The son of a clergyman, Richard Wilson was born on 1 August 1714, in the village of Penegoes in Montgomeryshire (now Powys). The family was an established one, and Wilson was first cousin to Charles Pratt, 1st Earl Camden. In 1729 he went to London, where he began as a portrait painter, under the apprenticeship of an obscure artist, Thomas Wright. Wilson could often be found walking around Marylebone Gardens with his acquaintance Baretti heading toward the Farthing Pie House, now known as the Green Man Public House.
From 1750 to 1757 Wilson was in Italy, and became a landscape painter on the advice of Francesco Zuccarelli. Painting in Italy and afterwards in Britain, he was the first major British painter to concentrate on landscape. He composed well, but saw and rendered only the general effects of nature, thereby creating a personal, ideal style influenced by Claude Lorrain and the Dutch landscape tradition. John Ruskin wrote that Wilson "paints in a manly way, and occasionally reaches exquisite tones of colour". He concentrated on painting idealised Italianate landscapes and landscapes based upon classical literature, but when his painting, The Destruction of the Children of Niobe (c.1759–60), won acclaim, he gained many commissions from landowners seeking classical portrayals of their estates.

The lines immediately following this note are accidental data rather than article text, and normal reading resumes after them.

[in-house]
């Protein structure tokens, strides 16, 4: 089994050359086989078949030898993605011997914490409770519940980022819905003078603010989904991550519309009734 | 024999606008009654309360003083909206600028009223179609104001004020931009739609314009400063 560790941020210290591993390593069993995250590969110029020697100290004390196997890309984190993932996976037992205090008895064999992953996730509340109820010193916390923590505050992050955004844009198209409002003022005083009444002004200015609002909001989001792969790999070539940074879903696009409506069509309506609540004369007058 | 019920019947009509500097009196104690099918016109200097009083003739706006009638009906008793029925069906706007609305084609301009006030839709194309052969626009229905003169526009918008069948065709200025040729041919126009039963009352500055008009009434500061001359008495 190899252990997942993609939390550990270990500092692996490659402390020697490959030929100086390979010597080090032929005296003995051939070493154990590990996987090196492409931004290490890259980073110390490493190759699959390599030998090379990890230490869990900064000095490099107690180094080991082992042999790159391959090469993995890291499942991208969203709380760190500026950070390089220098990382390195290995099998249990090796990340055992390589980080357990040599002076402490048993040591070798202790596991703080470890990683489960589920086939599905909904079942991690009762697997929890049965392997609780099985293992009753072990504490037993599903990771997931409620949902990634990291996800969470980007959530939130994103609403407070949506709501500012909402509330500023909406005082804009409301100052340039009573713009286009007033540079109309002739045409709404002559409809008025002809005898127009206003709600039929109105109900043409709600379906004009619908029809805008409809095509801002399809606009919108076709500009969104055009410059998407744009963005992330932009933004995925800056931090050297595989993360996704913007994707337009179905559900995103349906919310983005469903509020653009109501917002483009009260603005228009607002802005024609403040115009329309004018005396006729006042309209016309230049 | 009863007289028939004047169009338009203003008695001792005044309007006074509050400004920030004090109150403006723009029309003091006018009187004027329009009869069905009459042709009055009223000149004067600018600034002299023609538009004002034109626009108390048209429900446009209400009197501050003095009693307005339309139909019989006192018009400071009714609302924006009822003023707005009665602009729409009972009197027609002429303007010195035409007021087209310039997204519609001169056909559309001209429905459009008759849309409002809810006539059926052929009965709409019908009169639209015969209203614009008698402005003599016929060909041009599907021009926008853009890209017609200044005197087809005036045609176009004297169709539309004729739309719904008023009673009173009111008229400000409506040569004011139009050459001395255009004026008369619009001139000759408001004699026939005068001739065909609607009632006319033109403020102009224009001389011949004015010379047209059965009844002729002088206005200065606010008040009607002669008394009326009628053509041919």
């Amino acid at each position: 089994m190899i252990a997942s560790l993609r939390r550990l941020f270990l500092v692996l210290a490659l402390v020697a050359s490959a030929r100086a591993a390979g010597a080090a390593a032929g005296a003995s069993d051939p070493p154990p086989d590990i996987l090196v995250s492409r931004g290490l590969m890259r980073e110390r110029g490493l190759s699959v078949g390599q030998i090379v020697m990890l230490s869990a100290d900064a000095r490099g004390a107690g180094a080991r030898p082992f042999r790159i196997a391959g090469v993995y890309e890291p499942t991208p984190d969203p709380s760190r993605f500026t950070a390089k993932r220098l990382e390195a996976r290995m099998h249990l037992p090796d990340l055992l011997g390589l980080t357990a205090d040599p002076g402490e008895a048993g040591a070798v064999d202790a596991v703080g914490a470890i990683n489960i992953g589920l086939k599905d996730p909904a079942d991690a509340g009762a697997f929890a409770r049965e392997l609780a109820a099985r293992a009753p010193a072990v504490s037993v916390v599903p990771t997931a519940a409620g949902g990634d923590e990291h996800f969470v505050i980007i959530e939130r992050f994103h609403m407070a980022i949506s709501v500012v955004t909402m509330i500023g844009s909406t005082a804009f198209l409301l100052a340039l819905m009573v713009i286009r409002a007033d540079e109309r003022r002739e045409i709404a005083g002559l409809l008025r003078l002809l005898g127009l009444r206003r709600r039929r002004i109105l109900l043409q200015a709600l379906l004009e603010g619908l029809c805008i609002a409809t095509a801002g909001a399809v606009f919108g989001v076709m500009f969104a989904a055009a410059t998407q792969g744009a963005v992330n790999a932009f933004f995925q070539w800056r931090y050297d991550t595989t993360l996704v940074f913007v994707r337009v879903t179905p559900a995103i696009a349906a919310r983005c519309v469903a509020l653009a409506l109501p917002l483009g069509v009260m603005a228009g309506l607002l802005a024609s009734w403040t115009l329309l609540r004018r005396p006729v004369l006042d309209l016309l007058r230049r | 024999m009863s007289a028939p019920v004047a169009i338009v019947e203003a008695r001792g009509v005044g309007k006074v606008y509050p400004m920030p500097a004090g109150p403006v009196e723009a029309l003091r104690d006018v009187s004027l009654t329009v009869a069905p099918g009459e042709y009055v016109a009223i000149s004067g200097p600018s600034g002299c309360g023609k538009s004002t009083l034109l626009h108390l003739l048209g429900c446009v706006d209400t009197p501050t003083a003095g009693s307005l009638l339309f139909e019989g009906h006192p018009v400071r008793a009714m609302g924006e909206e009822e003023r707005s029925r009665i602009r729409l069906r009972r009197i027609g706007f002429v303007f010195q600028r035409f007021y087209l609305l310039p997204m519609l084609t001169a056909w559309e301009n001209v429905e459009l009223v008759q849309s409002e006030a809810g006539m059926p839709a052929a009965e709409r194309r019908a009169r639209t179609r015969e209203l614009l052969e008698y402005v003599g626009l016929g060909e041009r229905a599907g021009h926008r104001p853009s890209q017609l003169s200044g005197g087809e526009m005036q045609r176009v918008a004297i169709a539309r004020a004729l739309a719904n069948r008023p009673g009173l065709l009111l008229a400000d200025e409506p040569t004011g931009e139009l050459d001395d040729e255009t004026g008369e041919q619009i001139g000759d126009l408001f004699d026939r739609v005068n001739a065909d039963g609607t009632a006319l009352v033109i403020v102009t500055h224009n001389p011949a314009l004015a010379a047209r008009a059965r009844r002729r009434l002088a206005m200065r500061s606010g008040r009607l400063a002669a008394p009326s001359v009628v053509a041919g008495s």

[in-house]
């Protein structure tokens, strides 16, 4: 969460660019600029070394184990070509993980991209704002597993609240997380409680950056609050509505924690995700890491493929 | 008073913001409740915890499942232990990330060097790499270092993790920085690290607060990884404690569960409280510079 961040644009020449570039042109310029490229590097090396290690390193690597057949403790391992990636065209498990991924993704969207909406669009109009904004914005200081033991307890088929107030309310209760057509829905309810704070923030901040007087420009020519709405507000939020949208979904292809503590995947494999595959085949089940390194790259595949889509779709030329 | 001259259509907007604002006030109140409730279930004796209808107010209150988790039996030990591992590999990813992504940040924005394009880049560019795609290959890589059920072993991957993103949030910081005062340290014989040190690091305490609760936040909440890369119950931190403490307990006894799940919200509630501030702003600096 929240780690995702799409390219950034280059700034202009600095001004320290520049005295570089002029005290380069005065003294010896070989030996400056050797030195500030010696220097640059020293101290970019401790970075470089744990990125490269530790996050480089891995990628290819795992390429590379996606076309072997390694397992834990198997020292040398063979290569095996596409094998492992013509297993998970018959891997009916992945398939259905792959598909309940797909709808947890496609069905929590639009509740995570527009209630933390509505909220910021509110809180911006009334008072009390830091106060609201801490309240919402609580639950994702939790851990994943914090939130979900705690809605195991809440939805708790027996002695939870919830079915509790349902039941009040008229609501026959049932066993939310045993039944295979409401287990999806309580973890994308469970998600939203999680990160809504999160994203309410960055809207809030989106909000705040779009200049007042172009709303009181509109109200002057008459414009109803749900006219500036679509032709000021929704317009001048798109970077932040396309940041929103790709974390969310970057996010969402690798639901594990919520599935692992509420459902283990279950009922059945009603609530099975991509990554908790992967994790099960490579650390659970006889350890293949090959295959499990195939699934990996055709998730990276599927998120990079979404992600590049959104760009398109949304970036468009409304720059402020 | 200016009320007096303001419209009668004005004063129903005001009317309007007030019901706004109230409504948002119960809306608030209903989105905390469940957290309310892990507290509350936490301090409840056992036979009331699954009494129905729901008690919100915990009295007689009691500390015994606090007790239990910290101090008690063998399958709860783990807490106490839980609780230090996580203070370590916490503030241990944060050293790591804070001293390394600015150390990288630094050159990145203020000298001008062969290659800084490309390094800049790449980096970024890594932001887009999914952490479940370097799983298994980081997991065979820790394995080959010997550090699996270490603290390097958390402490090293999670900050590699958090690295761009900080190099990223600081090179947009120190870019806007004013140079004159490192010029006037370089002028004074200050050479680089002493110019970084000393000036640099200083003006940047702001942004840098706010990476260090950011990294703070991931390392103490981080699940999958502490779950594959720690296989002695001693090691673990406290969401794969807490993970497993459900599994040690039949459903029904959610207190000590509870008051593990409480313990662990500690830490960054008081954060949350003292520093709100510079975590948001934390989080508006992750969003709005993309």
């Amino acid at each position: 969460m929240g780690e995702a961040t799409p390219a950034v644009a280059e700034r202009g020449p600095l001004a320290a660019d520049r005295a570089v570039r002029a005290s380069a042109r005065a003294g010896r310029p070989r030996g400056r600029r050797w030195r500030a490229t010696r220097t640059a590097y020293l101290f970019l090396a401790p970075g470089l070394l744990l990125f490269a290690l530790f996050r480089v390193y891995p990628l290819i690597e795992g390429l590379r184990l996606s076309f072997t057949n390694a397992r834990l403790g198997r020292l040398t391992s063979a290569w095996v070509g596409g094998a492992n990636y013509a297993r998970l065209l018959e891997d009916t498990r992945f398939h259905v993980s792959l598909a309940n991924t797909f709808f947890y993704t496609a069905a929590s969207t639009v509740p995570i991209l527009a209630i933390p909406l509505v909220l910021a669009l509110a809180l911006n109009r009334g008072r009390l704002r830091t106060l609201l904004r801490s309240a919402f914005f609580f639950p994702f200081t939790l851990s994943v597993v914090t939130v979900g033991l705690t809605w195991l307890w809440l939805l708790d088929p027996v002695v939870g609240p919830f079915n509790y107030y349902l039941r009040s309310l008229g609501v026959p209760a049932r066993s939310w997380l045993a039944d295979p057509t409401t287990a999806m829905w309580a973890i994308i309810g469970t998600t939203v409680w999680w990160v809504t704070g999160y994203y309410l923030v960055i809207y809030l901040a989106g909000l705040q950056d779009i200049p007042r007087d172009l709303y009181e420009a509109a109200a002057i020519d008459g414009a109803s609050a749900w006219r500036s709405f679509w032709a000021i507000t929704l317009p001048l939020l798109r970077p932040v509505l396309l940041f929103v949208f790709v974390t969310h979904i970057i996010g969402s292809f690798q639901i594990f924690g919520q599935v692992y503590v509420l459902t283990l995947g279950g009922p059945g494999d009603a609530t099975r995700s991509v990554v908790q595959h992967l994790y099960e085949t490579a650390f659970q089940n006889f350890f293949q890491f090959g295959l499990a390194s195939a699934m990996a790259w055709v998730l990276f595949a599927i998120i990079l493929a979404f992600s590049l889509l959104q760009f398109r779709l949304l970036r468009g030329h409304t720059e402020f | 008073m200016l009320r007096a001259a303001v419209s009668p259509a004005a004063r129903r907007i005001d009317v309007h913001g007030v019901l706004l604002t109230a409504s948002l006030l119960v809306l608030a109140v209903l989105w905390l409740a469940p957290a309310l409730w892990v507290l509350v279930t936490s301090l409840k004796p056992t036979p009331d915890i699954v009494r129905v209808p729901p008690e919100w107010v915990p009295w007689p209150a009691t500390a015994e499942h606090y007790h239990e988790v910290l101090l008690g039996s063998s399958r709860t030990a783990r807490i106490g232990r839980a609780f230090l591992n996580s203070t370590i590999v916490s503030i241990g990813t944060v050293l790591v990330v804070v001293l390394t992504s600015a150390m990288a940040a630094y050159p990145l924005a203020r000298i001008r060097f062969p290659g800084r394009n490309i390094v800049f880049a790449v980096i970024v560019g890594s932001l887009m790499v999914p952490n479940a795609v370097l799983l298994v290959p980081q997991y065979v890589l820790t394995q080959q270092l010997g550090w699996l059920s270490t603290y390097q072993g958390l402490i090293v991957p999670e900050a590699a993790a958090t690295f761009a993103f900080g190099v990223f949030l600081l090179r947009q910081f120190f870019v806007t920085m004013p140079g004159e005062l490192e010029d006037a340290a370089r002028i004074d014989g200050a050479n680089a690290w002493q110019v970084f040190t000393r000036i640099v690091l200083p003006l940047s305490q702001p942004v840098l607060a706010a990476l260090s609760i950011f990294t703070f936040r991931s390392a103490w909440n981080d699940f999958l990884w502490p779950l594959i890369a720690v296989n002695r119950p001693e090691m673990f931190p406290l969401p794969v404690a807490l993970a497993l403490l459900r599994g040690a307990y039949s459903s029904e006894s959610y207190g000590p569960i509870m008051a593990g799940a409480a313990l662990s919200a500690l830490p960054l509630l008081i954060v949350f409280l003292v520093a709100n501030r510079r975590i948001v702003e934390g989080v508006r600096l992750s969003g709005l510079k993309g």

Among Wilson's pupils was the painter Thomas Jones. His landscapes were acknowledged as an influence by Constable, John Crome and Turner.
Wilson died in Colomendy, Denbighshire on 15 May 1782, and is buried in the grounds of St Mary's Church, Mold, Flintshire.
St Peters and the Vatican from the Janiculum, Rome